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Recent and pending divorces: a tax filing primer

By Johns, Flaherty & Collins SC on Monday, February 3rd 2020

divorce and taxes

For people who divorced last year or who are in the midst of divorcing now, taxes are yet another of the many details to be negotiated. And with tax day just around the corner, now is a good time to start.


But filing taxes when divorcing or recently divorced can be confusing. Do you file jointly? Do you file as a married couple? Who claims the kids? Here’s a primer to explain the basics.

For people who divorced last year:

  • Your filing status is determined by your status on the last day of the year for which you’re filing. If you were divorced as of Dec. 31, then you must file singly. If you were still married on Dec. 31, then you must file as married, filing either jointly or separately.

  • Wisconsin is a community property state. If you were divorced in 2010, unless you opted out through a reclassification of income, both partners do a tax return as if still married up to the date of the divorce. This requires an exchange of information as to both incomes, withholding, deductions, etc. After the date of the divorce, each party reports his or her own income, withholding, deductions, etc.

  • Child support is not income to the person receiving it, nor is it deductible by the person paying it. 

  • Maintenance (also called alimony or spousal support) is income to the person receiving it and a deduction for the person paying it. 

  • In most divorces, the marital settlement agreement or divorce judgment includes a provision (previously determined by the couple or by the court) indicating which party may take exemptions for dependent children. If this was not included, IRS rules will determine who gets the exemption. Those rules indicate that the custodial parent (the parent with whom the child spends the most number of nights during the year) may claim the exemption. If parents share equal custody, the custodial parent is the one with the higher adjusted gross income.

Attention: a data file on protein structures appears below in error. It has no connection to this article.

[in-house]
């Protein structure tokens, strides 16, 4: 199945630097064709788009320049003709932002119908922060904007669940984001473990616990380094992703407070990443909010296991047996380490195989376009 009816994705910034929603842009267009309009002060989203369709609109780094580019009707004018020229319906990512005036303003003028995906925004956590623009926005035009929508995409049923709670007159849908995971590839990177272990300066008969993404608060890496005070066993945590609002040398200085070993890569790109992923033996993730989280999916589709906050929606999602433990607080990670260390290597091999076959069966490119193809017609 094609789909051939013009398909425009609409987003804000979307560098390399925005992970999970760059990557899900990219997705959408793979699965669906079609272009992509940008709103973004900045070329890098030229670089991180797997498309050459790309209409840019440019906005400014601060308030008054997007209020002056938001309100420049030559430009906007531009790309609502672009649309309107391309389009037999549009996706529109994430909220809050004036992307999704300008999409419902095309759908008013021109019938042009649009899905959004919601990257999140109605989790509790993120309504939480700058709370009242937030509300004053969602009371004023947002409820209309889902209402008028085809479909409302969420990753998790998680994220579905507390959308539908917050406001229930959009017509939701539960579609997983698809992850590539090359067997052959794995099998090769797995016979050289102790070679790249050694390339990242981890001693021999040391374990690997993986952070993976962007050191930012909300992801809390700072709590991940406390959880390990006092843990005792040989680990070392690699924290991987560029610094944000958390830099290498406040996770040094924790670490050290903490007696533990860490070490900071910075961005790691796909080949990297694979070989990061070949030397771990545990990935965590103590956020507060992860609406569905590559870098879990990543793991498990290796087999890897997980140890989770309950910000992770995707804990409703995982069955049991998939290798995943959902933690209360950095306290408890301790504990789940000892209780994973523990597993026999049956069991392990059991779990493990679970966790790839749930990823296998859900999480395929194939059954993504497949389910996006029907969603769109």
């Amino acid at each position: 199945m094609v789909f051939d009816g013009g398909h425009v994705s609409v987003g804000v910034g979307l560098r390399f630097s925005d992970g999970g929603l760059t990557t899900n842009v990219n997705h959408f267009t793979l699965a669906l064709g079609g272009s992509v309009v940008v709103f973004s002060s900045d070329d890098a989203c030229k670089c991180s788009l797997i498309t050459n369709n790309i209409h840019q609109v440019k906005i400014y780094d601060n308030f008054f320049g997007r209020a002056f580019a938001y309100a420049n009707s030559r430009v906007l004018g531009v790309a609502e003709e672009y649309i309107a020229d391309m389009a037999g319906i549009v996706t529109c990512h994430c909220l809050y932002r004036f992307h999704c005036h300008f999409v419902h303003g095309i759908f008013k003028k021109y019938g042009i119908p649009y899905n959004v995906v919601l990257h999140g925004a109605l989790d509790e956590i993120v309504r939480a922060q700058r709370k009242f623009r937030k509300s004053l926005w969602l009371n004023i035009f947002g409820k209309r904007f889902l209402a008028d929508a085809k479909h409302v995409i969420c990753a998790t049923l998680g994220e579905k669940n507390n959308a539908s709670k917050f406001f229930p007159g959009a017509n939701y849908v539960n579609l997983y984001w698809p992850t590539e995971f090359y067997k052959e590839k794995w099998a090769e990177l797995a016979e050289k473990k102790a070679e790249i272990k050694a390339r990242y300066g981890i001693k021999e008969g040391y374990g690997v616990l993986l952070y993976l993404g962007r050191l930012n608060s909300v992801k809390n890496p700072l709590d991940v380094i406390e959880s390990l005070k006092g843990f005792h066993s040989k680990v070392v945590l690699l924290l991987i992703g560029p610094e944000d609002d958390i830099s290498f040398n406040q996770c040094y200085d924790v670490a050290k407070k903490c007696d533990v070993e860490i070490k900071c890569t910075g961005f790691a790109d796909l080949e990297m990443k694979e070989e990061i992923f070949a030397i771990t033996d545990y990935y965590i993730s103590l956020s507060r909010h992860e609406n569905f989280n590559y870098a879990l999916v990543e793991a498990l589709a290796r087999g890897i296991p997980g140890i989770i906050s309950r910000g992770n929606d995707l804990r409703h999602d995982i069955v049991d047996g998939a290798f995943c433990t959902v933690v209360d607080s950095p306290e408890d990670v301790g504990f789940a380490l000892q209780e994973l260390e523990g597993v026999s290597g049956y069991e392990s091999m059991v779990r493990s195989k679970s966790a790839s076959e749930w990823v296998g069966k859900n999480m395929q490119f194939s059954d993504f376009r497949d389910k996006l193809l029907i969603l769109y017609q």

For couples now divorcing:

  • Tax decisions are best made when developing your temporary order. You can indicate there how the returns will be filed, who will prepare them, who pays for the preparation, what happens to a refund, if there is one, or how to handle taxes due if needed.

  • In most cases, it’s advantageous to file jointly, an option since you were still married on Dec. 31 last year. That way, you can claim exemptions for all dependent children on one return to maximize your refund. In some cases it may be worthwhile to also run the tax returns married filing separately to see if that results in a higher tax refund.

  • While a divorce is pending, income tax refunds are considered a marital asset and if spent by one party without the consent of the other or order of the court, will need to be accounted for when marital property is divided.

An experienced family law attorney can help divorcing couples prepare for and navigate these decisions, assuring optimal outcomes. You can also find more information in IRS Publication 504—Divorced or Separated Individuals.

divorce and taxesBy Ellen Frantz, Johns, Flaherty & Collins divorce lawyer in La Crosse WI. For a La Crosse divorce lawyer, call Johns, Flaherty & Collins at 608-784-5678. 

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